Turn Brush-Offs Into Opportunities
"I'm not interested."
"Send me some literature."
"I'm too busy right now."
"It's not in our budget right now."
If you've heard these brush-offs when you're calling prospects, you probably gave up and ended the call. Or maybe you sent the prospect a brochure and then waited, and waited, and waited...
It needn't be that way, according to sales blitz expert Andrea Sittig-Rolf. "In many cases, the prospect may actually be interested but too distracted by other things to take advantage of the fact that you--an expert--is available to talk," she explains.
Sittig-Rolf recommends giving the prospects the opportunity to avail themselves of your expertise by treating the brush-offs as opportunities to make an appointment for a more substantive meeting:
- Prospect: I'm not interested.
- You: You know, that's exactly what [current customer] said too when I first called them. They've since become a customer and as a result have [result statement.] Why don't we schedule a call so I can learn more about your company and what results we might create for you? How does [day] at [time] work for you?
- Prospect: Send me some literature.
- You: I'd be happy to, but until I learn more about your company and its needs, I won't know what to send. Why don't I come by [day] at [time] and I'll bring an assortment of literature with me?
- Prospect: I'm too busy.
- You: Okay, I won't keep you. What I'd like to do is come by when you have more time to talk. How does[day] at [time] work for you?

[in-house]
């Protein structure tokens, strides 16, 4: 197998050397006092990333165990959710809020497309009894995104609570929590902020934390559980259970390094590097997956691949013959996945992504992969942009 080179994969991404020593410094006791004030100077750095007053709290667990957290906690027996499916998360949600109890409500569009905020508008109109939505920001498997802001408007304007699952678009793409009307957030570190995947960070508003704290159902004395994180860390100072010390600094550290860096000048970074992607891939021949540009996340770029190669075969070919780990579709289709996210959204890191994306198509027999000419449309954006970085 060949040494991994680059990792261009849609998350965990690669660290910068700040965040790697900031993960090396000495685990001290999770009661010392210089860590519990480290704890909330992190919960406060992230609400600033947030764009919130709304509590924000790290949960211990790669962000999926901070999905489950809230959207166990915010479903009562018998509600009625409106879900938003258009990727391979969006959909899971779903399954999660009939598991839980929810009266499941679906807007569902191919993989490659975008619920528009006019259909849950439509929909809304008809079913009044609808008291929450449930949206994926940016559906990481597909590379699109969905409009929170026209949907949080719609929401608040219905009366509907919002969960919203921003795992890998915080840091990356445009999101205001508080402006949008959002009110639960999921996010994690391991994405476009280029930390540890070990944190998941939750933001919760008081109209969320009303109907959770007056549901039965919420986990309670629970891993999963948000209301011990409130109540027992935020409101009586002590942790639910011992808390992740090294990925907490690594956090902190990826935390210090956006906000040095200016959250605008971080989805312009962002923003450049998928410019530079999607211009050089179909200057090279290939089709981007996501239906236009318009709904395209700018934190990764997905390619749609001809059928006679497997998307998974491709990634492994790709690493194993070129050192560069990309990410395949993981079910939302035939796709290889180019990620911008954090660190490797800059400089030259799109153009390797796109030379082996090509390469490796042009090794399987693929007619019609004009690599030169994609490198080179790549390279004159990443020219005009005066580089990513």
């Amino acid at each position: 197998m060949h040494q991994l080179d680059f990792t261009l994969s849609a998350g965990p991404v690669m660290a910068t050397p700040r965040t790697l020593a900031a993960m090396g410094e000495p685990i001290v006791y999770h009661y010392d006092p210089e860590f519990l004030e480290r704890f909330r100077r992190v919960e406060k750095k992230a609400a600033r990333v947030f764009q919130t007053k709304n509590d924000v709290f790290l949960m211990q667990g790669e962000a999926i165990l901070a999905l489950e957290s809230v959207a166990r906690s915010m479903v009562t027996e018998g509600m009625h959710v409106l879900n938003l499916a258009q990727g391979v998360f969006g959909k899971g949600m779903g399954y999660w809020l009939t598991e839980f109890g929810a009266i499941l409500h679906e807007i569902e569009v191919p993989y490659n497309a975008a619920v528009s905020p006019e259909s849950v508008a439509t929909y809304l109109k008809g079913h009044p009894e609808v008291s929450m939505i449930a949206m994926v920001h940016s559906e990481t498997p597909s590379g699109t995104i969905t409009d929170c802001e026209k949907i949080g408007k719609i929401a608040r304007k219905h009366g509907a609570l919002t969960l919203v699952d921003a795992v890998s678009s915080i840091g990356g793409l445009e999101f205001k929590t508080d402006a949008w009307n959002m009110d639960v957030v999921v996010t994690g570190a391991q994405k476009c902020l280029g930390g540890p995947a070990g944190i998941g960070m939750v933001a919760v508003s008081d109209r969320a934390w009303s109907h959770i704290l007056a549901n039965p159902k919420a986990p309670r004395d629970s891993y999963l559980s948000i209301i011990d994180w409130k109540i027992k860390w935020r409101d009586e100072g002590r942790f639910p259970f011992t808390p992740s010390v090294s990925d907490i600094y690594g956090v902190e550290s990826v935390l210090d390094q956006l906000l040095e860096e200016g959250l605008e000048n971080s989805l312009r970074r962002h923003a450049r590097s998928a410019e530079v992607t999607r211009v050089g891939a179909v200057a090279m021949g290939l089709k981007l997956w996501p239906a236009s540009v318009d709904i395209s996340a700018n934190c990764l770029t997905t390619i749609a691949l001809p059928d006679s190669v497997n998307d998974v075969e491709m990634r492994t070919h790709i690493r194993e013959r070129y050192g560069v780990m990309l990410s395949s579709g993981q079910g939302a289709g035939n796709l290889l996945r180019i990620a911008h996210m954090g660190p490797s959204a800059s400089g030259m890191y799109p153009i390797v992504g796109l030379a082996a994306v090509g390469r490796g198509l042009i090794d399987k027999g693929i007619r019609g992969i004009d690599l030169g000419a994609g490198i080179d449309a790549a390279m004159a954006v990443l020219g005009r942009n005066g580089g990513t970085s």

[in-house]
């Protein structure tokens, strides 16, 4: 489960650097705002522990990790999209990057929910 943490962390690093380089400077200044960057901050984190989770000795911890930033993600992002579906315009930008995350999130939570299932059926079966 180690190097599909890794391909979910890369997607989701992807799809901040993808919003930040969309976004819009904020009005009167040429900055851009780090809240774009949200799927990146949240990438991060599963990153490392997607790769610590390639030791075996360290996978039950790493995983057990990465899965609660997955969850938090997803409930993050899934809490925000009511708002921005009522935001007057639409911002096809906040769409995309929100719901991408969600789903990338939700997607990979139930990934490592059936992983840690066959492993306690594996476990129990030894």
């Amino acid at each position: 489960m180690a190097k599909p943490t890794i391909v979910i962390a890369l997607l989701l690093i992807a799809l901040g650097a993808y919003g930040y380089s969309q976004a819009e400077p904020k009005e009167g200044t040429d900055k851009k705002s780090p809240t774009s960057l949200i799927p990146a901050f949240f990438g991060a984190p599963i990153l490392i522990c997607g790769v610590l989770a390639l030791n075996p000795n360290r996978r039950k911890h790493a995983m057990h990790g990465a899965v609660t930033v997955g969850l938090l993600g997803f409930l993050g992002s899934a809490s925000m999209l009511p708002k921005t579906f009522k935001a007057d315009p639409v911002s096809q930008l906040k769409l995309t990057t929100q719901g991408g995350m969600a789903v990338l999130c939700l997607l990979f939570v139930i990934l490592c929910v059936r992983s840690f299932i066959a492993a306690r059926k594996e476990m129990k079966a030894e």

- Prospect: It's not in our budget right now.
- You: In that case, now is the perfect time to meet! We've found it very beneficial to discuss future needs in our solution early so that we can be of help during your decision making process. Why don't we just get together [day] at [time]?
The responses above are intended to set up a face-to-face meeting, but can of course be easily adapted to set up telephone meetings.
It does take courage to execute this technique, but consider: if you're selling something essential, you owe it to the prospect to be a bit aggressive.
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Geoffrey James, a contributing editor for Inc.com, is an author, speaker, and award-winning blogger. Originally a system architect, brand manager, and industry analyst inside two Fortune 100 companies, he's interviewed more than a thousand successful executives, managers, entrepreneurs, and gurus to discover how business really works. His most recent book is Business Without the Bullsh*t: 49 Secrets and Shortcuts You Need to Know. If you enjoyed this post, sign up for the free weekly Sales Source newsletter.